- Emphasize the right words. Essential keywords should be larger (or at least no smaller) than unimportant words like “to,” “the,” “and.”
- Don’t use a cover font that signifies the wrong genre. That makes it difficult for your book cover to attract people who may actually be interested in your book.
- Avoid overused fonts like Times New Roman, Arial, Papyrus, Algerian, etc. Though the much bigger mistake is an inappropriate font or using a font that’s too extreme, fancy, or unreadable.
- Make sure that your fonts are clear and readable. The body text font should be very clear and easy on the eyes.
- Keep fanciness to a minimum. Readability is more important. If a font is too fancy, you might use it just for one keyword, or one letter (but the corresponding fonts better be a great match).
- Avoid arranging text vertically, diagonally, and in ways that impair easy reading.
SCIENCE FICTION FONTS
Sci-fi fonts need to look futuristic in some way. A common way is for the letters to be made up of mostly straight lines, i.e. no curves (or only subtle curves).
Think like a rocket. The sides of a rocket are straight, like most of the letters of sci-fi fonts. If there are curves, they need to feel spacey, perhaps like the smooth arch of the rocket’s apex. A metallic feel for the color may help (but not necessarily).
You wouldn’t want to use a sci-fi font for an entire novel (unless it’s subtle enough that it’s very clear and readable), but a good sci-fi font can help the cover send a harmonious signal.
The following Space Age font illustrates the spirit, though note that not all of the letters are clear. Avoid this font for non-obvious words, or when many of the letters of a word happen to be hard to read. (This particular font doesn’t allow free commercial use, though the cost may be affordable. You can find out here: mickeyavenue.com/fonts/spaceage/license.php. I have no connections with the font licenser; I simply found this font during my research. Personal use is free, however.)
The following Orbitron font has sci-fi character, and is still fairly easy to make out.
My last example of a sci-fi font is Mashine, but don’t simply pick one of the few examples I used. There are dozens of others to choose from.
Unlike sci-fi, fantasy fonts tend to be curvier, but not as much as romance fonts. This gets a bit more complicated with paranormal romance, for example. Remember that the color scheme can help a little with the differentiation (red, for example, is common in romance, though it may be the image that’s red, not the font).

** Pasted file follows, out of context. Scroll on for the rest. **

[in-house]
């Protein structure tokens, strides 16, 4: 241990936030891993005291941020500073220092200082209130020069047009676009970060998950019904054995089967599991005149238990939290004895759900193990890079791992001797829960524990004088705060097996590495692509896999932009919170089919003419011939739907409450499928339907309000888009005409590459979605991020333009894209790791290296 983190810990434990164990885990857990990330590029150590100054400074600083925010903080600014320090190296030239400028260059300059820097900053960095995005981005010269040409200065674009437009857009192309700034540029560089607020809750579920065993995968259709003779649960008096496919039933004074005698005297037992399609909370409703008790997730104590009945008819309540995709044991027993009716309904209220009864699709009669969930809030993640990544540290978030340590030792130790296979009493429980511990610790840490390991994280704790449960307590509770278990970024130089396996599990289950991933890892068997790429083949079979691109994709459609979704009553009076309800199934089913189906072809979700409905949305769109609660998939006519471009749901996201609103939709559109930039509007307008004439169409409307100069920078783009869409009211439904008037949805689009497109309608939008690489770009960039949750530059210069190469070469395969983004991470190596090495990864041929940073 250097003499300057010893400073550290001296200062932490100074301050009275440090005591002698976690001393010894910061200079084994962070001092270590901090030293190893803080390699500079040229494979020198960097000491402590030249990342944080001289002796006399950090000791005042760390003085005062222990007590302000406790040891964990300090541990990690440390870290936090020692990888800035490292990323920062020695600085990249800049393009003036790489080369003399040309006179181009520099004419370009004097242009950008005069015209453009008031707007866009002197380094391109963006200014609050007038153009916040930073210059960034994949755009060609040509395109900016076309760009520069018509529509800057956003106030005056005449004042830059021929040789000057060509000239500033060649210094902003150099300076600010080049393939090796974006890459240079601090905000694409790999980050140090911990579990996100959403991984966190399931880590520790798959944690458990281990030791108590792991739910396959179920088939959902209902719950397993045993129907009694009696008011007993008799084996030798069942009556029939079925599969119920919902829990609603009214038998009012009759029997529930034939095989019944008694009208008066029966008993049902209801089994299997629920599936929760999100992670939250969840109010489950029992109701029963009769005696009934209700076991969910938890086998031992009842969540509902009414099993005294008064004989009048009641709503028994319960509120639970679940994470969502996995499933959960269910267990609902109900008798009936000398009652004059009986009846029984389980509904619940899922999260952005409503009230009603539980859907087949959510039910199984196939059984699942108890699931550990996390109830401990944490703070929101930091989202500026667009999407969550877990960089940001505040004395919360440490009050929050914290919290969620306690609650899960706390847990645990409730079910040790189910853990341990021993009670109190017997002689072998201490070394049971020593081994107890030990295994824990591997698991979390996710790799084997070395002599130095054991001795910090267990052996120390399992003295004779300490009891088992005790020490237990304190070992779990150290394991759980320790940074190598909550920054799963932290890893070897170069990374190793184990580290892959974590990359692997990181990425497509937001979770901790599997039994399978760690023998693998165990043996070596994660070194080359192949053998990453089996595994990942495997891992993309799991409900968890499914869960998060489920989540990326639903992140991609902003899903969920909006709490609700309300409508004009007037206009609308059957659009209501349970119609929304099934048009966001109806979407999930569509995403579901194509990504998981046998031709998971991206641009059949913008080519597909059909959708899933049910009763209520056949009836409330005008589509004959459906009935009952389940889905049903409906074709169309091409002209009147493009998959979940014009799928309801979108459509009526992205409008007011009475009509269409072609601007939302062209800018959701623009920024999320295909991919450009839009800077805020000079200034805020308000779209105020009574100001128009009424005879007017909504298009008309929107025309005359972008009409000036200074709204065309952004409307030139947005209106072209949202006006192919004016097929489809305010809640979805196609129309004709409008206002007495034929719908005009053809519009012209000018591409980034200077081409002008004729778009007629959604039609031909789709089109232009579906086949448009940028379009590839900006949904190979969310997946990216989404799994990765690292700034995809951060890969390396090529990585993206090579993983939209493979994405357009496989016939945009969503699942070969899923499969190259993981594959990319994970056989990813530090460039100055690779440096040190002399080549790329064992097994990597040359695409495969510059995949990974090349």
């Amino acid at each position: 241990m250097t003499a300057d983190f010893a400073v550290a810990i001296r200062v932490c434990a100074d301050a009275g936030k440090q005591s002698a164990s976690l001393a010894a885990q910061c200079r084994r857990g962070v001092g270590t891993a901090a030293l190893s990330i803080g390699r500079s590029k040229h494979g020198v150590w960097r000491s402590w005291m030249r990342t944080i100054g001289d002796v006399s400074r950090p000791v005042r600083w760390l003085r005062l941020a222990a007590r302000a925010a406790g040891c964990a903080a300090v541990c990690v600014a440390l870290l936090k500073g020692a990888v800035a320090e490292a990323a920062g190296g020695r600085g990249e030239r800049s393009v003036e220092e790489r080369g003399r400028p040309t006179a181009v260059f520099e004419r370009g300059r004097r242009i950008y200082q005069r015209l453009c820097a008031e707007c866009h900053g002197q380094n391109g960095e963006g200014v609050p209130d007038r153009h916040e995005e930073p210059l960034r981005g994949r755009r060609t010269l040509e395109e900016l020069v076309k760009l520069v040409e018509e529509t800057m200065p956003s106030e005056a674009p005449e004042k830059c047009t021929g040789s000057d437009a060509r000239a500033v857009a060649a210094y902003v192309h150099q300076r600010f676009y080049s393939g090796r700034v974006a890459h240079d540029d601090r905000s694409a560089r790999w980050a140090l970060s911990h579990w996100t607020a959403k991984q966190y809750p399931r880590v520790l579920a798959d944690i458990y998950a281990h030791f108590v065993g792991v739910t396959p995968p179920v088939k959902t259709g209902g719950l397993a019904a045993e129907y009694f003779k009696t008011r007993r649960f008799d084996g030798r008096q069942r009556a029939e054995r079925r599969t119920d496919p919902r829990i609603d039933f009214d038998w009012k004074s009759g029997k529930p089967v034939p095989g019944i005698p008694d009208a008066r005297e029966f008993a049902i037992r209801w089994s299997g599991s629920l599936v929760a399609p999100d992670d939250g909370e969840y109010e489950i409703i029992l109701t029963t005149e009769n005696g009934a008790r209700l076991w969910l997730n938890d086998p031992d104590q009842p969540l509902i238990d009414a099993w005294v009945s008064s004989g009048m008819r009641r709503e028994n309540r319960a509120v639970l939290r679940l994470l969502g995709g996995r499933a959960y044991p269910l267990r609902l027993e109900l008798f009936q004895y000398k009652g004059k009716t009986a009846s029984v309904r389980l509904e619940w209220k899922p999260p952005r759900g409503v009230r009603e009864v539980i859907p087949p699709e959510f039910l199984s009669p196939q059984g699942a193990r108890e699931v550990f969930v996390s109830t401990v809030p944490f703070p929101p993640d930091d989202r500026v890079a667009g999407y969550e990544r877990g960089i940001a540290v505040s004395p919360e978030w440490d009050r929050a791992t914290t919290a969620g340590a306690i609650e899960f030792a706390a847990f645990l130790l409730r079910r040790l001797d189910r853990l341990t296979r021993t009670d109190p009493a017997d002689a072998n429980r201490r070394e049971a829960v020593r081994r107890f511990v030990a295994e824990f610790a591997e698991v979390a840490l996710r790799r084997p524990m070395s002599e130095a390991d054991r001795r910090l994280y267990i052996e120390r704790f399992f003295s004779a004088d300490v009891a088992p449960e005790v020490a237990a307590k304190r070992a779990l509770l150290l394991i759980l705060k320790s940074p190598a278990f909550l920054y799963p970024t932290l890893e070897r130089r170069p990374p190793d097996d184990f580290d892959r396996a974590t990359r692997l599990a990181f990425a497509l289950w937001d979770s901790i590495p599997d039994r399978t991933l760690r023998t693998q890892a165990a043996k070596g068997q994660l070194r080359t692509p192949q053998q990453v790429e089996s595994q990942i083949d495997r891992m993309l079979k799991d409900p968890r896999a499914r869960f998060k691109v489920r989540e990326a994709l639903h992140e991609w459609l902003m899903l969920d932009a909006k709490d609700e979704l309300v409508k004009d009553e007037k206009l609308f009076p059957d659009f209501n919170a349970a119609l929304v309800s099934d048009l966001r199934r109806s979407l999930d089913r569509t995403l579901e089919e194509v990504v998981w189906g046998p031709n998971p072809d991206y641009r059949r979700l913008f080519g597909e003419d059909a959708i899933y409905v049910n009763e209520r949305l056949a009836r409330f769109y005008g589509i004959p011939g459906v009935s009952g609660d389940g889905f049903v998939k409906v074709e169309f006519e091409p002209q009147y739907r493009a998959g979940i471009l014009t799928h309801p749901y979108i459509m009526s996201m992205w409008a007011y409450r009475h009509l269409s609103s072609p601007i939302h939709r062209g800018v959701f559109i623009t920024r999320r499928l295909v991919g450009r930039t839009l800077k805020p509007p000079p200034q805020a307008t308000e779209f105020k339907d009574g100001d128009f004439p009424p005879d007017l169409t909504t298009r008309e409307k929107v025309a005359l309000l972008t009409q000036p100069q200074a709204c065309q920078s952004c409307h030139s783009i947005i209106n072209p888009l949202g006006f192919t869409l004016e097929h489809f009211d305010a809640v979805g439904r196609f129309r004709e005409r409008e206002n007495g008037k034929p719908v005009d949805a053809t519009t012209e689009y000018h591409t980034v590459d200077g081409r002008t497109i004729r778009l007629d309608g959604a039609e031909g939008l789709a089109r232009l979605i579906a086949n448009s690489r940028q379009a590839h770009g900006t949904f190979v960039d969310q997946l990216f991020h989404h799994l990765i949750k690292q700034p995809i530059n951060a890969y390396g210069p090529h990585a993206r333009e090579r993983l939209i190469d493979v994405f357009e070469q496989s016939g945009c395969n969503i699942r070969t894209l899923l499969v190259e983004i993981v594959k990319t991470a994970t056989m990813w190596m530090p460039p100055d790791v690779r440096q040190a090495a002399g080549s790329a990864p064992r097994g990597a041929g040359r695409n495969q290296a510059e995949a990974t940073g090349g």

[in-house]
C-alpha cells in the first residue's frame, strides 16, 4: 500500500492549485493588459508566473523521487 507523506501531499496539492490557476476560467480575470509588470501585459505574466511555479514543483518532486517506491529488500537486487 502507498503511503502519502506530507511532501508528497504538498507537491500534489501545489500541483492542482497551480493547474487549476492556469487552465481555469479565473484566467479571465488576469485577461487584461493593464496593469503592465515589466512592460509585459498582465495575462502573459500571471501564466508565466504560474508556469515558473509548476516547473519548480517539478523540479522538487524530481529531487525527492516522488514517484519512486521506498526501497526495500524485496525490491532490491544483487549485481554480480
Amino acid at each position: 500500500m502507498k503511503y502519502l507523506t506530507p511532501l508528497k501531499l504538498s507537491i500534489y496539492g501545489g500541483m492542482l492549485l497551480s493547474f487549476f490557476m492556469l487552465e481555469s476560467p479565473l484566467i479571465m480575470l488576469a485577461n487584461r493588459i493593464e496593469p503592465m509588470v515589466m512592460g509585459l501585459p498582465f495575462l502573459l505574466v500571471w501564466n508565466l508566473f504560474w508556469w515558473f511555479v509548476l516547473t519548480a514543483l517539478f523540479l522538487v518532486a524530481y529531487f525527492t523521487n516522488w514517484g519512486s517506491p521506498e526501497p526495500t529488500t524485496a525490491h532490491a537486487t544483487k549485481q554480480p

A fantasy font may have a magical or other-worldly feel to it.
You have to be careful with the most extreme fantasy fonts, which can be harder to read.
There are different kinds of fantasy books, so the specific font you choose needs not just to be a good fit for fantasy, but for your specific content.
My first example of a fantasy font is Auriol (which is not free, by the way, but I purchased a commercial license for $30):
The Endor font shown below has some extreme touches. It’s more readable with some words than with others, so use it wisely.
This Merienda font illustrates how the shape of the font can look more like fantasy than like romance. The strokes themselves are indicative of some romance fonts, but the shape makes it fantasy instead.
My last example of a fantasy font has some straight edges typical of sci-fi, yet the shapes of the letters look more ancient than futuristic, which makes it fantasy. Remember, there are many other kinds of fantasy fonts than just the brief sample shown here.
Romance fonts tend to be curvy, sometimes in a script, but not always. Beware that the script fonts are often harder to read and aren’t always available with a bold stroke.
Another consideration is that teen romance, paranormal romance, contemporary romance, historical romance, etc. are different subgenres, which may require different title fonts on their covers. It’s worth researching the top-selling books, especially those that are self-published, in your specific subgenre.
The Lust Script font below illustrates some of the curviness of romance fonts, along with some of the touches that you often see on capital letters and the ends of some letters like r’s and v’s. This font won’t come out well in all caps, by the way (though there is a non-script variation).
Here, I used the same Lust Script font for the first letters and combined it with Lust (the non-script companion) at a reduced size. The result serves as a good reminder that you need to manually kern the title fonts (compare the large gap between the NA of Naughty and the RO of Romance).
The following Pollen font is more subtle. You may not want to use an extreme romance font for the title, subtitle, and author name. You need to do some research to find combinations that work well together.